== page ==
When Tong talks of her private studio at university, and time spent with rich relatives on Madison Avenue, Lin laughingly calls her a princess. When she offhandedly notes she got into Taiwan’s most prestigious business school but chose art instead, he chides “stupid girl”. But he doesn’t mean it: later, when asked about their parallel rise through Taiwan’s artistic elite, he waxes lyrical.
“She really invaded all our lives in the past few decades,” he says. “Or we should say she cultivated it. Calligraphy used to be everything in the old days, and now you look out and you see the new design. But she brings calligraphy through to society. It’s truly amazing.” He looks over at her and laughs.
Tong almost rejected the M+ commission when she saw the plans for the space: no walls, all those galleries. Boring. How can you appreciate the art? But, she says, leaning forward and grinning mischievously: “I like a challenge.” Her first thought was to use a contemporary poem for the contemporary city, but instead she did the opposite, choosing passages from the I Ching, a seminal 3,000-ish-year-old Chinese text.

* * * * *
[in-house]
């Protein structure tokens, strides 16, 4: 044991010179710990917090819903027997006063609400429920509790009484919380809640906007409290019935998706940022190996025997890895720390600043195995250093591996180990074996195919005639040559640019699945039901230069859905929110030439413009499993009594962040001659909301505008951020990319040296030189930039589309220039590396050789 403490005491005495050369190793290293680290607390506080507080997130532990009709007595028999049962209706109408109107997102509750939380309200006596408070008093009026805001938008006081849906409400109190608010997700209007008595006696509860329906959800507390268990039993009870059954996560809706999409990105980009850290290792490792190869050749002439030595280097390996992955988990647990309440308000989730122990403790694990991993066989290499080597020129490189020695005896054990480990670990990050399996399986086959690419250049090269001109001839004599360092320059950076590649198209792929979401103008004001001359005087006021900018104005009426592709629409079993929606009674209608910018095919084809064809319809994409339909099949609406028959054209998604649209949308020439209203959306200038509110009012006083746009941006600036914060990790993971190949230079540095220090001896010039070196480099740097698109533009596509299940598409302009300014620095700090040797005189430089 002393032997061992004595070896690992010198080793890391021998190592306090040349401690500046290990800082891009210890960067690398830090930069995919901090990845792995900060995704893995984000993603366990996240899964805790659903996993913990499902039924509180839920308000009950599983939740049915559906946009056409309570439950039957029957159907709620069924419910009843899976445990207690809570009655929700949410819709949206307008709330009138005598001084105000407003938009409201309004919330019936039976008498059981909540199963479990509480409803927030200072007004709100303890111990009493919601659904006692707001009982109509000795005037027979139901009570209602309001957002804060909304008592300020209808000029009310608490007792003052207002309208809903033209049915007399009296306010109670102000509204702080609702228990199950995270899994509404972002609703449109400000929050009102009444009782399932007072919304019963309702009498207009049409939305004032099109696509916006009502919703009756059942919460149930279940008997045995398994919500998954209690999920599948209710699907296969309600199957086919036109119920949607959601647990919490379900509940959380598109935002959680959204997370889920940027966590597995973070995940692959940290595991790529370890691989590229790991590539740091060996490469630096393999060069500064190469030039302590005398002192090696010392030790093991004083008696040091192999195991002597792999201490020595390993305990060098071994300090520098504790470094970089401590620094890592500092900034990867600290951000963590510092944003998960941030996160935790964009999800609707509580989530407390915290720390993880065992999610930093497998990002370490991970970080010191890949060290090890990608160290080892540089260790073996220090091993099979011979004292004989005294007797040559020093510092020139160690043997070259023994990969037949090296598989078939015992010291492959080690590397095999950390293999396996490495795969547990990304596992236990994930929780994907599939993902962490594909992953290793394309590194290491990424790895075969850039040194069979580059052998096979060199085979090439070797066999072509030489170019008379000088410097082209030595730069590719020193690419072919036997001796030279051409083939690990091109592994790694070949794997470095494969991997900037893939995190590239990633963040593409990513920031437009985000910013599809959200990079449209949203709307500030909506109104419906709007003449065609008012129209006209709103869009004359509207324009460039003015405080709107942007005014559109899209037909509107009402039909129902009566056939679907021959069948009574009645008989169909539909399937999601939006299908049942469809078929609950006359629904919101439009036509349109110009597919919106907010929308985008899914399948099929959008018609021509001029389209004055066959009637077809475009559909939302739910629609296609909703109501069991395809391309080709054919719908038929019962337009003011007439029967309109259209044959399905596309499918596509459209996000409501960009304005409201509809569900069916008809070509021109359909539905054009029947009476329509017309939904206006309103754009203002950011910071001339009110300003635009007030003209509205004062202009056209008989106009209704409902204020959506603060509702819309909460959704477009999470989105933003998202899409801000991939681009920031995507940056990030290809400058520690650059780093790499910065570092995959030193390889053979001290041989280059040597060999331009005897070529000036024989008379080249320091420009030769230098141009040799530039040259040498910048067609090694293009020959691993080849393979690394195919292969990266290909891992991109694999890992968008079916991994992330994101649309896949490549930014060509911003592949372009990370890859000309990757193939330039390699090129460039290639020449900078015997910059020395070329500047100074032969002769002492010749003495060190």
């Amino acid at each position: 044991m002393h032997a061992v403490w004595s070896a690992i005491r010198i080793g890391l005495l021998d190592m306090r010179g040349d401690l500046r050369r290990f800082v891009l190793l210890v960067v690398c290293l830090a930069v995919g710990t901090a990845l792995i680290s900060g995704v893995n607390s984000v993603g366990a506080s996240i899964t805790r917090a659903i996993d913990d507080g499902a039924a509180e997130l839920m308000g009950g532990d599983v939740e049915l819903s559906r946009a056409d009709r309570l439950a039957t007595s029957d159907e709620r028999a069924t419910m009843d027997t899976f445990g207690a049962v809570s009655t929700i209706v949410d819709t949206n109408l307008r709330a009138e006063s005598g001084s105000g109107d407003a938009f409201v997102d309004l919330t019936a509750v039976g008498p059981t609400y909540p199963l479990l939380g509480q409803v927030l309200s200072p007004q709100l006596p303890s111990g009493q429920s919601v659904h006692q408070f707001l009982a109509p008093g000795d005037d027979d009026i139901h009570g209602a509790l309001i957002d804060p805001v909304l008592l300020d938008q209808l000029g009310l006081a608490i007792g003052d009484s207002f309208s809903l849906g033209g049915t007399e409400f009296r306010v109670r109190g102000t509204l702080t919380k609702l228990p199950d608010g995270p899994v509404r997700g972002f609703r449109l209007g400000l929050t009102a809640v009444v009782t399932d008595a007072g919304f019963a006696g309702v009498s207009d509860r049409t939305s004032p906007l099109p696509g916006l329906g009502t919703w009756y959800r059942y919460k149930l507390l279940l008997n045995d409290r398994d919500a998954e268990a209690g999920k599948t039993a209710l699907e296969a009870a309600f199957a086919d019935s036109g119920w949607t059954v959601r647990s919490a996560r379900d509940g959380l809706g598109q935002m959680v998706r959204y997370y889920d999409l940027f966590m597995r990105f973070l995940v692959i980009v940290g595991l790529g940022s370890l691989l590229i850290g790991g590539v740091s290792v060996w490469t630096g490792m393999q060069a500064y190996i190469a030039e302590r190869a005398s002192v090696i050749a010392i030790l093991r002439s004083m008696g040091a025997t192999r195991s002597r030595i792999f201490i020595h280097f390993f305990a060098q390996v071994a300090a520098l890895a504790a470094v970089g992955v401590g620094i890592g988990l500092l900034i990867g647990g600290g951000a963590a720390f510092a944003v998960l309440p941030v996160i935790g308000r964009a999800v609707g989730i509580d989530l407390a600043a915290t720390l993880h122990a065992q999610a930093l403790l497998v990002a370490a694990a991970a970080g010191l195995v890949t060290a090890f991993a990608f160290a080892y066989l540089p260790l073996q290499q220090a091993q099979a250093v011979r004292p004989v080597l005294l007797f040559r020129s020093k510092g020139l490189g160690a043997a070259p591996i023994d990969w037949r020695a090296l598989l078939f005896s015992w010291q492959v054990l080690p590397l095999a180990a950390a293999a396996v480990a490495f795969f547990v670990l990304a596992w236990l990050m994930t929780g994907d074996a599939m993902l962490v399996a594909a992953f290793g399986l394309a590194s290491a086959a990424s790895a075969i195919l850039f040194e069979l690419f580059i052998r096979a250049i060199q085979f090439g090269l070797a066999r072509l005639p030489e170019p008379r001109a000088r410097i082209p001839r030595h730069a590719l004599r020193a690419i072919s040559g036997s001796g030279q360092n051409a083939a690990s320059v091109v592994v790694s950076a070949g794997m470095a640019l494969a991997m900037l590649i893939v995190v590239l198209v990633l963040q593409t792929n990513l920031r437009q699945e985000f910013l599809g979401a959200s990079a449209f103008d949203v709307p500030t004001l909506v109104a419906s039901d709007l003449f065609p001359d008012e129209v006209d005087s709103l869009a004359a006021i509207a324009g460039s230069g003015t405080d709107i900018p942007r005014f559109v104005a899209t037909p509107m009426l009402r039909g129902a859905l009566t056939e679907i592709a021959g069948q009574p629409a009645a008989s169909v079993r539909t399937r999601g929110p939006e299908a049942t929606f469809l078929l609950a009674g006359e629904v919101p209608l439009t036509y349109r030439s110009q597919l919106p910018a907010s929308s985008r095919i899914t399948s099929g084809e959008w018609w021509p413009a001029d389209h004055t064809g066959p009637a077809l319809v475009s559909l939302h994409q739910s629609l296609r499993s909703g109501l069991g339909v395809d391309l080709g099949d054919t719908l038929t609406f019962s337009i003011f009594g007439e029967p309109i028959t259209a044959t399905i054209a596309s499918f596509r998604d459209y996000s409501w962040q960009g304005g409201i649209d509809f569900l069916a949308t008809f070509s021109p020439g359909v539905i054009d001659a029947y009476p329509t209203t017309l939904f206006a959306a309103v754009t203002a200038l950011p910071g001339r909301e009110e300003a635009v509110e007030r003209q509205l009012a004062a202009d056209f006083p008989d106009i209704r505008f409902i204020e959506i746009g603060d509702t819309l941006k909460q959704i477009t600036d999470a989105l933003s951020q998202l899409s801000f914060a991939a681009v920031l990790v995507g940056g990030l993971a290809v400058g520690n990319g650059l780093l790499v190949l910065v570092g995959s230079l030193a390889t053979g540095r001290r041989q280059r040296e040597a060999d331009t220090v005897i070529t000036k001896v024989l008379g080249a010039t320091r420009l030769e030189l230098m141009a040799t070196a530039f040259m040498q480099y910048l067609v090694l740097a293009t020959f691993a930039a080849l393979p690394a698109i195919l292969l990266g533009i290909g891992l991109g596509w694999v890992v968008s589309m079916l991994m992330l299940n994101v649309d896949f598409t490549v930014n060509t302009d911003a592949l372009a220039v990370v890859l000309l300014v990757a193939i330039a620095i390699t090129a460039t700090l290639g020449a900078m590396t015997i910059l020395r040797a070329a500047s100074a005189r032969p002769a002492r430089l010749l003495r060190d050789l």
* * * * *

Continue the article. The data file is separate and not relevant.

One pillar hosts four separate pieces, each an interpretable message for an individual, another a four-sided wraparound image, forcing viewers to circle the pillar to take it in – ensuring that wherever someone stands in that open, wall-less space, they will have a different experience of her work.
When creating for herself, Tong says she prefers working at more manageable sizes, but her grandest pieces have filled exhibition halls. Often working to commission, her work “fits the space”, she says matter of factly. But there is a caveat. “Every art exhibition will be different,” she says. “Art cannot be repeated.”
Lin shows me a video on his phone. It’s Tong creating one work hanging nearby in the National Concert Hall – she holds a brush nearly her size, gliding it around the paper sheets taped to the floor. “It’s physical work, using my whole body,” she says. But, asked what her main feeling is while she works, Tong says: “Enjoyment.”
Tong is not outwardly political, saying she “never touches it”, and sidesteps questions of the Hong Kong upheaval that has sent so many artists fleeing to Taiwan. Tong’s work will feature at the M+ gallery in a time of extraordinary political suppression in Hong Kong, with crushing censorship, cultural blacklists and an exodus of artists. In September, national security police raided the Tiananmen museum, confiscating its historical exhibits and paraphernalia. In October 2020, the History Museum was closed for renovation but the uncertain climate prompted independent efforts to digitise the entire exhibition, fearing it would be politically sanitised once reopened.